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Plagued by high-profile incidents, the chemicals industry has long been under the fiercest scrutiny for its high exposure to environmental risks. With ambitions like zero-pollution and a toxic-free environment part of the European Green Deal, transitioning to sustainable chemicals is more urgent than ever.
Similar to the energy industry, chemicals - especially petrochemicals - are dependent on fossil fuels and GHG-intensive materials, so it plays a key role in the realisation of a climate-neutral EU by the year 2050 target. Transition planning is one of the biggest challenges facing the chemicals industry and their transition pathway hinges on the ability to produce safe and sustainable chemicals that can continue to serve a vital purpose in the functioning of every part of the economy.
Waste management is a critical disclosure for this industry for obvious reasons. The environmental risks of the chemicals industry create associated social risks. Chemical traces that contaminate our air, water and soil systems are also found in everyday household items which endanger human health. ESG management of product safety and hazardous substances must serve two purposes: to protect the environment and people. Two other emerging issues that are increasingly coming into focus due to shifting awareness are animal testing and circularity. The industry can expect to receive more pressure to disclose their management of these issues as ethical concerns and chemical reuse and recycling become possible targets of policy instruments. The quality of disclosures will depend entirely on a company’s understanding of these issues and reporting guidance, both of which are lacking currently. Due to incidents of pollution and toxic poisoning, the industry is already regulated closely by a range of chemical policies. Compliance with regulations is a governance challenge that will continue the more we learn about the impact of substances and new technologies.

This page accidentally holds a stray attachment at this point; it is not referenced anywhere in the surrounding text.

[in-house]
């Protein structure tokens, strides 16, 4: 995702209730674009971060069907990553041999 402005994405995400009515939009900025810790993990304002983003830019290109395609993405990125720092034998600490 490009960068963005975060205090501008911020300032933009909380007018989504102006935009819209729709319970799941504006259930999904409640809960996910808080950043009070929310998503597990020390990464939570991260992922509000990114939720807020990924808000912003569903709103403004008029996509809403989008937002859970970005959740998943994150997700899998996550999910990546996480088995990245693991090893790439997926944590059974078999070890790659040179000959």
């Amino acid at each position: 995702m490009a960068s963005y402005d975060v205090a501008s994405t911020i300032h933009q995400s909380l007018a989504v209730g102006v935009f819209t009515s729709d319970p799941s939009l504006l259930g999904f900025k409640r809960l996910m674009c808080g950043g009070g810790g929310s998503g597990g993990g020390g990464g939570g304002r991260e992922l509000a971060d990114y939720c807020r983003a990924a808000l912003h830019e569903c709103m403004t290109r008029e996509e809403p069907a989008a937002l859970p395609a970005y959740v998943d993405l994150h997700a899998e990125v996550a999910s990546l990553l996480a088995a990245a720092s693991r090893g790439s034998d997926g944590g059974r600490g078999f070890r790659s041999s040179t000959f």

Water risk is a top material factor in the water-intense chemicals industry, but the level and quality of water-related disclosures are nowhere near the level of emissions disclosure. Most companies report water risk as a single metric, either consumption metrics such as withdrawal and recycling or water use efficiency with little context to the hydrological basin and even less information on water stewardship.
Current water-related reporting is frequently inadequate to capture the complexities of water-related issues such as location-based water stress and scarcity, asset-level data, and value chain water materiality. These information lend context to numbers. The challenge of data collection from the chemicals value chain and at the asset level further complicates things. Then there is also the lack of standardised temporal and spatial comparisons of water basins which will allow for comparability.
Take the time to develop expertise in the water-related issues surrounding your business. These issues can be highly technical and specific to different locations, so more context and understanding of the multi-dimensional parameters surrounding water risk can improve reporting accuracy and clarity while demonstrating that your business is fully aware of its material risks.
ESG reporting frameworks that include water as a material topic such as CDP’s water questionnaire are a good place to start. These often recommend reporting on various water-related indicators beyond the obvious consumption metrics, but are by no means as comprehensive as water reporting could be. As water footprint sustainability assessments or frameworks for the chemicals industry are being developed, companies can use these existing frameworks to develop their reporting approach to water.